Hey, we won! Let's destroy something! - 04/08/14

I'll preface this blog by warning it's a bit of a rant but I know there are a lot of you who agree with me.

I don't get it.
Really.
I just don't get it.
WHY do people destroy things when they're happy?
Do sports fans sit around and think "hey, my team just won, I'm going to set a couch on fire!"

Granted, there may be alcohol involved in these decisions, but trashing something when you're thrilled doesn't make sense.  I'd like to pick the brain of a psychologist to get some answers.

I don't have one at my disposal, so I Googled "why do people destroy things when they're happy?" and these headlines popped up:

  1. How Not to Destroy Your Marriage: 8 Tips for Staying a Happy Couple

  2. 6 Things Happy People Never Do - Marc and Angel Hack Life

  3. 8 Bad Reasons to Break Up - eHarmony Advice

  4. 5 clues you're stuck in a dysfunctional relationship

  5. Top 10 Things Women Do To Destroy Their Marriage


So I Googled "why do sports fans burn couches?" and got these headlines:

Photos: Kentucky Fans Are Rioting, Starting Fires After Win Over ...

Kentucky wins basketball game over rival, fans burn couches in ...

WVU takes credit for couch-burning craze that has caught fire at UK ...



IMHO, it's dumb.   It wastes resources and money and it's dangerous.  Setting fires, fighting, flipping cars: these are the kinds of things that happen in war zones or during riots of protest against governments.  These shouldn't be the kinds of things that sports fans do to celebrate victory. 

What if 8 year old little league players won their regional and celebrated by torching the concession stand?  What if little gymnasts celebrated winning a state meet by taking chainsaws to their playgrounds?  Make sense?  Nope.  But that's the kind of example being set by a bunch of morons who apparently don't know any better.

 

Get This

Last Update on March 26, 2015 09:32 GMT

IN THE NEWS: GPS CAUSES MLB PITCHER TO GET LOST

UNDATED (AP) -- You've heard of baseball pitchers who have trouble finding the plate. How about a pitcher who can't even find the ballpark in which the plate is located. That was the deal with Edwin Jackson of the Chicago Cubs. He missed his first spring training start Tuesday -- when he ended up at the wrong stadium. Jackson says he typed "Oakland Athletics spring training complex" into his smartphone -- and off he went. Off, as in off in the wrong direction. The GPS on his phone sent him to Phoenix Municipal Stadium. But Oakland no longer plays there; they're five miles away. He finally found the ballpark. And the way he pitched, next time his opponents might send a car for him. He gave up eight runs and nine hits in just 1 and 2-3 innings.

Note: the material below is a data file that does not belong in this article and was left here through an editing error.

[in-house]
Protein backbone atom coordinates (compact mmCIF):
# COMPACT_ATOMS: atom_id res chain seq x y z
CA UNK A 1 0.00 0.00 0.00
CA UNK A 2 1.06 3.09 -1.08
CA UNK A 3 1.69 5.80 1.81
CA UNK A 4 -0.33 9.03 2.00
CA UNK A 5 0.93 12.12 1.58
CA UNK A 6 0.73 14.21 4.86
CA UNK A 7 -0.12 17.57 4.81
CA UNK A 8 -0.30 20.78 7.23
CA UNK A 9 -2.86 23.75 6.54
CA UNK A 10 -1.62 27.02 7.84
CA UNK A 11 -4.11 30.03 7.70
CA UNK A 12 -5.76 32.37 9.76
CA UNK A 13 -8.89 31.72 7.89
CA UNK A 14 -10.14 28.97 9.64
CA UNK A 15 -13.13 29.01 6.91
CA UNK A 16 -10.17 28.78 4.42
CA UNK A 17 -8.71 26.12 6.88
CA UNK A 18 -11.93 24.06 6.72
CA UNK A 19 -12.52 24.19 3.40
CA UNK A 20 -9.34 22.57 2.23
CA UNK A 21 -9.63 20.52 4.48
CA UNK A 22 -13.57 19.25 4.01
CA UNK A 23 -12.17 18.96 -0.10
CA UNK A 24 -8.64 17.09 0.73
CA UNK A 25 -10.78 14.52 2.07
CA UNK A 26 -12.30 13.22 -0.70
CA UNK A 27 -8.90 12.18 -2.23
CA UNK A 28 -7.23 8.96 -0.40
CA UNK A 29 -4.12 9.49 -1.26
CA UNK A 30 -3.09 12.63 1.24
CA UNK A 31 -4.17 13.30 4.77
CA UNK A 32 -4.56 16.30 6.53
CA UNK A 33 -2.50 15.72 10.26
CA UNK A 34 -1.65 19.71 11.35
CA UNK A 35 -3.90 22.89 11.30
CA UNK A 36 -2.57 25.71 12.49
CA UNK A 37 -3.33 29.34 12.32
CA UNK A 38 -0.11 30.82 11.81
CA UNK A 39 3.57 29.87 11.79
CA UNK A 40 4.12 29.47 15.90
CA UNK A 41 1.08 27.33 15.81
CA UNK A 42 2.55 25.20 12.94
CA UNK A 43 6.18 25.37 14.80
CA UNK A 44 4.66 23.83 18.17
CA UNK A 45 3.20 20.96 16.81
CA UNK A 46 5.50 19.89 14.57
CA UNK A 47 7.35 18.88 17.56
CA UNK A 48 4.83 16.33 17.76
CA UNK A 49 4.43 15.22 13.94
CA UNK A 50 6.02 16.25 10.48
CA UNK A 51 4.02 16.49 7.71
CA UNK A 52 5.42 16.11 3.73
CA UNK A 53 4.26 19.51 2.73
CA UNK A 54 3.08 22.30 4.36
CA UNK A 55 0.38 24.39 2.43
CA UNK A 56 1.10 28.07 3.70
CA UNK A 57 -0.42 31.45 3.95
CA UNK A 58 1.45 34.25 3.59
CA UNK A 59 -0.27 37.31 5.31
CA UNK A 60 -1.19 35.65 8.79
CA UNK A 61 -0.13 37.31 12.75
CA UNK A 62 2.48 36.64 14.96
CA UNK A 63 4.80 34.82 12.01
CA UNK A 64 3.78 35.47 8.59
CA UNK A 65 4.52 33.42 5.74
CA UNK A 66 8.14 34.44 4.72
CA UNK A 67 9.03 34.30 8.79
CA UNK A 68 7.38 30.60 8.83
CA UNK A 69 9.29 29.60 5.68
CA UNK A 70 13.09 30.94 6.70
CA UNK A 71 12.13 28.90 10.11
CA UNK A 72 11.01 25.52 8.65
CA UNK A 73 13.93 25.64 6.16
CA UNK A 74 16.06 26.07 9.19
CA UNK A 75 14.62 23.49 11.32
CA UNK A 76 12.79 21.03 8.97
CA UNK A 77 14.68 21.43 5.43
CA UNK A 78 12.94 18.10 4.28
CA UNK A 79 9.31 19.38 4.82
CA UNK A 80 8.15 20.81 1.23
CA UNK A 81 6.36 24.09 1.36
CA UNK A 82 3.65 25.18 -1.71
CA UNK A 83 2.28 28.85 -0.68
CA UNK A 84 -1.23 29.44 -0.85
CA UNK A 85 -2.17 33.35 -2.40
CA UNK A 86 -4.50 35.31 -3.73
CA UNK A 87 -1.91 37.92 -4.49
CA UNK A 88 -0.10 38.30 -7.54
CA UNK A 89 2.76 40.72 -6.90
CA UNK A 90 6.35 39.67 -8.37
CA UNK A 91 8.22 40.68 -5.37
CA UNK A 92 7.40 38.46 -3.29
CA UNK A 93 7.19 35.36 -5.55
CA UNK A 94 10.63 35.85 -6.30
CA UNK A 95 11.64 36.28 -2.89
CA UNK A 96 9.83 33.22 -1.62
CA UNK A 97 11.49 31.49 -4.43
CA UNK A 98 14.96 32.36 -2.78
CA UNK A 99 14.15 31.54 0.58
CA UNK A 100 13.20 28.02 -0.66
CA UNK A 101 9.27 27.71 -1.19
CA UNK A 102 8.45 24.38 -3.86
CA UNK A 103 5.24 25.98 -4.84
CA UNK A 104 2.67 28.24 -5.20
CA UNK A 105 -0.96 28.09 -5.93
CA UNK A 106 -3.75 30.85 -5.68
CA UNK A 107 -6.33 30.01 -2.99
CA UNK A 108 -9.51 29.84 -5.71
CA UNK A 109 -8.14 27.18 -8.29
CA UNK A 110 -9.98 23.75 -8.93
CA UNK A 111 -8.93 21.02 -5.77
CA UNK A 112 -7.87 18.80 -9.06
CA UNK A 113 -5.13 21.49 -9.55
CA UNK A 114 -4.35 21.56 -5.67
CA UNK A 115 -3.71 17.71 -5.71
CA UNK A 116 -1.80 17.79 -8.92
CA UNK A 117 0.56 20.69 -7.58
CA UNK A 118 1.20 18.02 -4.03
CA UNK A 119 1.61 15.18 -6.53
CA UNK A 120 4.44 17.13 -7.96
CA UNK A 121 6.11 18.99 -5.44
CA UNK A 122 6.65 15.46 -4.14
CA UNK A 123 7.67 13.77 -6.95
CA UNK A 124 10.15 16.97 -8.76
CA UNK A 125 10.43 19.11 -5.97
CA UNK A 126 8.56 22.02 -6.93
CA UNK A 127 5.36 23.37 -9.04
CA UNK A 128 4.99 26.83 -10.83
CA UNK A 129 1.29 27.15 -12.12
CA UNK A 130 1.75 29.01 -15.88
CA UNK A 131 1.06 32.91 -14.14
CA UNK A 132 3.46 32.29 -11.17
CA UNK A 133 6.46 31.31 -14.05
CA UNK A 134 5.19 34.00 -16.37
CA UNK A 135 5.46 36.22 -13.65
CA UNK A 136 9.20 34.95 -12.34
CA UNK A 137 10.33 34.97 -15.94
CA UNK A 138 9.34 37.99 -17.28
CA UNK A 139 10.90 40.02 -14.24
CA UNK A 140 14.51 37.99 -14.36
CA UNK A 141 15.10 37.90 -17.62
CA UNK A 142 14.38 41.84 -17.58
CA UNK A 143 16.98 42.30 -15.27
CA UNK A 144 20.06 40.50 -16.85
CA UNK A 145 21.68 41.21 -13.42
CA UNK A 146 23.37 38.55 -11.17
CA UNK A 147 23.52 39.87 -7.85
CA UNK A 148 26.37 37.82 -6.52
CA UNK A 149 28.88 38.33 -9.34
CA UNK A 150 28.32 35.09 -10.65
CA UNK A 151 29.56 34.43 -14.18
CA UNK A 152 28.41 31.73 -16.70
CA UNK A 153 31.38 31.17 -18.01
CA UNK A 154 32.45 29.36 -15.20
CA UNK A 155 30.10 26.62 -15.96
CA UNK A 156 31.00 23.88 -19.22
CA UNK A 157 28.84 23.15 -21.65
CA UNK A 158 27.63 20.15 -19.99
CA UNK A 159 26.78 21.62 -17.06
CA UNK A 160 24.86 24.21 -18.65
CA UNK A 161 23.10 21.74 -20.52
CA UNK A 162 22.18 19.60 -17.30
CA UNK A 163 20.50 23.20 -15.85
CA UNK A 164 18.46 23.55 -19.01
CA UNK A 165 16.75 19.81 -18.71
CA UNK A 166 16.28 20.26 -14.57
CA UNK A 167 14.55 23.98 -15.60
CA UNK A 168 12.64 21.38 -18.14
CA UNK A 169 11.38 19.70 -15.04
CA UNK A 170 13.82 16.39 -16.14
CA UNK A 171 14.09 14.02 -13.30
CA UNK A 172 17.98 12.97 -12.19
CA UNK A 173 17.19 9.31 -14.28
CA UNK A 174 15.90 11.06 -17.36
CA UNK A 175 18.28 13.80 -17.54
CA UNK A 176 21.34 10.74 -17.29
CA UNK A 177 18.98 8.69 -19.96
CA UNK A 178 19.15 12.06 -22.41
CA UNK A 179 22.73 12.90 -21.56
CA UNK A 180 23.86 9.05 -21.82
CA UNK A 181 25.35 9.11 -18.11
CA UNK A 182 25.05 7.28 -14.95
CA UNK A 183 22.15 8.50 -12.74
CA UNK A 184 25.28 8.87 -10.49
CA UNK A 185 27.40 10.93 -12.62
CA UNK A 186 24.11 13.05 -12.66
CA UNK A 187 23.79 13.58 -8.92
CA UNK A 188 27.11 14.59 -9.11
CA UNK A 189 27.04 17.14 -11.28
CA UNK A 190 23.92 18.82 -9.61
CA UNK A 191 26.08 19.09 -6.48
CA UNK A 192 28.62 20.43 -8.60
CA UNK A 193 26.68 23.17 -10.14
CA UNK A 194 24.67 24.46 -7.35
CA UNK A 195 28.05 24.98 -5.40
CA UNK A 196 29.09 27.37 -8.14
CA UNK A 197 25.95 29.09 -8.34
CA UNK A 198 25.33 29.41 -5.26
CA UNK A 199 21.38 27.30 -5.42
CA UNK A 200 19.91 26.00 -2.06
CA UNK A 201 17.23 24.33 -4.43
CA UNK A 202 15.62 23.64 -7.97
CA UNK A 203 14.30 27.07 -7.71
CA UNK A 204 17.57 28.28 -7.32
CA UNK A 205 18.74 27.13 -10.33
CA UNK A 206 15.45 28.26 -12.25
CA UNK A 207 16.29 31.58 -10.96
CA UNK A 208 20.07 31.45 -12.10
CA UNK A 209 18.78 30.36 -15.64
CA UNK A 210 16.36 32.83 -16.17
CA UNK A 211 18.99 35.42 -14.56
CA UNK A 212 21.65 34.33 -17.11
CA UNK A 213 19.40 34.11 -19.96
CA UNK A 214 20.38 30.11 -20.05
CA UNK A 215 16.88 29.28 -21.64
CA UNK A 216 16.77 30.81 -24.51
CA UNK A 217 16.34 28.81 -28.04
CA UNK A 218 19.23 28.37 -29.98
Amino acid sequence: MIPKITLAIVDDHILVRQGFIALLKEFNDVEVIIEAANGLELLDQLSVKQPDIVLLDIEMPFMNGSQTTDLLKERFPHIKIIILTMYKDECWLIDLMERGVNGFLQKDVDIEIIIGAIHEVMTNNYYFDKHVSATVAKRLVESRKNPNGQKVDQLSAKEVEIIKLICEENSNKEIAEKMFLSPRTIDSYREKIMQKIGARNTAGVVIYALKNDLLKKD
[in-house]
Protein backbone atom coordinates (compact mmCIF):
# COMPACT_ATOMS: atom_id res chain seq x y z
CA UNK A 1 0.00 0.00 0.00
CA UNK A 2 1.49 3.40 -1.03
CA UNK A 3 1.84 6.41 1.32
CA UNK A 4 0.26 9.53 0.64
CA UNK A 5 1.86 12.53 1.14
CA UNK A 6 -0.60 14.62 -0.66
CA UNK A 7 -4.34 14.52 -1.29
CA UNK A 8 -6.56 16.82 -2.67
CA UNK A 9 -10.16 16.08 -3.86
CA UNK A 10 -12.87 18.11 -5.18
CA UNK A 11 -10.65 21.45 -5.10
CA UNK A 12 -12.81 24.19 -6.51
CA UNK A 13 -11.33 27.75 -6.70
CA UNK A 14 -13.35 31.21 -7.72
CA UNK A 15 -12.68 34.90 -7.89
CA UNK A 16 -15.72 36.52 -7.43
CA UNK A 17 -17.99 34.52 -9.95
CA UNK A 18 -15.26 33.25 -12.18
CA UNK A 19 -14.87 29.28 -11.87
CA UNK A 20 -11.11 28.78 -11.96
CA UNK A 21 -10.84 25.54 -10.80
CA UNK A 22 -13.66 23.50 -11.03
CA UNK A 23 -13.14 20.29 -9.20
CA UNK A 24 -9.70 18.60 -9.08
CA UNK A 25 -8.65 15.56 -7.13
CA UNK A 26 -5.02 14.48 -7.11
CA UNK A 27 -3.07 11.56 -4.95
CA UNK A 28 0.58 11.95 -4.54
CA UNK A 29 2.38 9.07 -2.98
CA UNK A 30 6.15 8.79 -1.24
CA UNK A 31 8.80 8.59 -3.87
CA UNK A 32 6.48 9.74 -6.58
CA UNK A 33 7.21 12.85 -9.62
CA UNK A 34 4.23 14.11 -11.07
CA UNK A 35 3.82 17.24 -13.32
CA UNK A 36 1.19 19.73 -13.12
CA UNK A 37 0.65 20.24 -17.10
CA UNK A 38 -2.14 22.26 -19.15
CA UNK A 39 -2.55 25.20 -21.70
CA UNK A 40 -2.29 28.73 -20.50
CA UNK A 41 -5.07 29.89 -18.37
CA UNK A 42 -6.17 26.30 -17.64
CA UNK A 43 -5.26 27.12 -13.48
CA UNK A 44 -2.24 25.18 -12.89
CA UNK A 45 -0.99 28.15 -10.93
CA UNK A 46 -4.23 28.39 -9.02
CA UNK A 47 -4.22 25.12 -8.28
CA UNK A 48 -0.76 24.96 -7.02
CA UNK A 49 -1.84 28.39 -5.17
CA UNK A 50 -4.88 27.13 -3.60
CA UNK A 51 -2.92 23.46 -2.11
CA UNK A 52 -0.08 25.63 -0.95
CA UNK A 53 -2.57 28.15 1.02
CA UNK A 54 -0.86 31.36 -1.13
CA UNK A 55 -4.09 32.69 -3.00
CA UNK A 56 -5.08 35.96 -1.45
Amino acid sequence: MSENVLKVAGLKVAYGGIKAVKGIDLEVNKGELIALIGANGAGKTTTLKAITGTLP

NCAA BLACKOUT

LINCOLN, Neb. (AP) -- Talk about your bracket busters. Officials in Nebraska are telling lawmakers if they want to watch the NCAA basketball tournament -- they'll have to do it after work. Legislative and judicial administrators have been informed through email that Web sites for streaming the NCAA tournament are blocked on the Capitol's network. Officials say when too many people stream the games, the Internet bogs down for official state business. Already the state blocks sites that feature gambling, pornography -- and sites that are notorious for malware.

NEW YORK JETS HELP WITH PROM PROPOSAL

NEW YORK (AP) -- It may not be enough to wipe out the memory of the notorious "butt fumble." But some members of the New York Jets were able to help a young woman complete a "pass" -- by asking a guy out to the prom. Sarah Kardonski was able to get several members of the team to appear in a video in which she asks Michael Pagano to go to the high school prom with her. At one point, one Jets player leans into the camera and whispers: "Say yes." Pagano did.

CYCLISTS IN DRIVE-THRU LANES?

SALT LAKE CITY (AP) -- Hold the mayo -- and the two-wheelers? The governor of Utah has approved a measure that will, in effect, ban bicycles from using drive-thru lanes at restaurants. Gary Herbert has approved a bill to override a mandate in Salt Lake City that lets bikers queue-up along with cars, trucks and other vehicles at drive-thru windows. The Salt Lake City rule says restaurants must serve those on two wheels if they close their lobby -- but continue to offer drive-thru service. Salt Lake City officials say the law would make the city less car-dependent. But opponents say having cyclists mingle with vehicles in a drive-thru lane is dangerous.

 
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